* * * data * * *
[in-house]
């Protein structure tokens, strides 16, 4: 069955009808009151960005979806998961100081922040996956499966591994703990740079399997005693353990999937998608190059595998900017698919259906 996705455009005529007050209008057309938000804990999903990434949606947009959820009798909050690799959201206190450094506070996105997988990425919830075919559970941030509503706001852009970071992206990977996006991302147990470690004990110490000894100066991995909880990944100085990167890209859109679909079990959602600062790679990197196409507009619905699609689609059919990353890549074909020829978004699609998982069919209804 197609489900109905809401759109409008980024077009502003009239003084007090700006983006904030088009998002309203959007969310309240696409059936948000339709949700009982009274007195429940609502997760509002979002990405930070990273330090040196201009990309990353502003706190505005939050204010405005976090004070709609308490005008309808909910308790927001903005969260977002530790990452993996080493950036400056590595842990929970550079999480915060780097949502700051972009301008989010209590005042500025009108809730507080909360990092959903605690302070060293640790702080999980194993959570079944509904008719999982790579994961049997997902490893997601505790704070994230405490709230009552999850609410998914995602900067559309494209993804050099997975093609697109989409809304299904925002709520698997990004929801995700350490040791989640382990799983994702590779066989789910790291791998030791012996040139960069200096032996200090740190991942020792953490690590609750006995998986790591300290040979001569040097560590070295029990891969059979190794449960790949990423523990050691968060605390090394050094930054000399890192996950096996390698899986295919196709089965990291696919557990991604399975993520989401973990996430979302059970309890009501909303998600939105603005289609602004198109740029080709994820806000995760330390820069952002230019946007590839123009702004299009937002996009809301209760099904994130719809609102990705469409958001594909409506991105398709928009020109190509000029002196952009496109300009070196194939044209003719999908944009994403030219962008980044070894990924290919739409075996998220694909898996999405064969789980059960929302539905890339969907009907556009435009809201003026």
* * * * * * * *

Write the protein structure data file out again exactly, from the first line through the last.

[in-house]
């Protein structure tokens, strides 16, 4: 069955009808009151960005979806998961100081922040996956499966591994703990740079399997005693353990999937998608190059595998900017698919259906 996705455009005529007050209008057309938000804990999903990434949606947009959820009798909050690799959201206190450094506070996105997988990425919830075919559970941030509503706001852009970071992206990977996006991302147990470690004990110490000894100066991995909880990944100085990167890209859109679909079990959602600062790679990197196409507009619905699609689609059919990353890549074909020829978004699609998982069919209804 197609489900109905809401759109409008980024077009502003009239003084007090700006983006904030088009998002309203959007969310309240696409059936948000339709949700009982009274007195429940609502997760509002979002990405930070990273330090040196201009990309990353502003706190505005939050204010405005976090004070709609308490005008309808909910308790927001903005969260977002530790990452993996080493950036400056590595842990929970550079999480915060780097949502700051972009301008989010209590005042500025009108809730507080909360990092959903605690302070060293640790702080999980194993959570079944509904008719999982790579994961049997997902490893997601505790704070994230405490709230009552999850609410998914995602900067559309494209993804050099997975093609697109989409809304299904925002709520698997990004929801995700350490040791989640382990799983994702590779066989789910790291791998030791012996040139960069200096032996200090740190991942020792953490690590609750006995998986790591300290040979001569040097560590070295029990891969059979190794449960790949990423523990050691968060605390090394050094930054000399890192996950096996390698899986295919196709089965990291696919557990991604399975993520989401973990996430979302059970309890009501909303998600939105603005289609602004198109740029080709994820806000995760330390820069952002230019946007590839123009702004299009937002996009809301209760099904994130719809609102990705469409958001594909409506991105398709928009020109190509000029002196952009496109300009070196194939044209003719999908944009994403030219962008980044070894990924290919739409075996998220694909898996999405064969789980059960929302539905890339969907009907556009435009809201003026």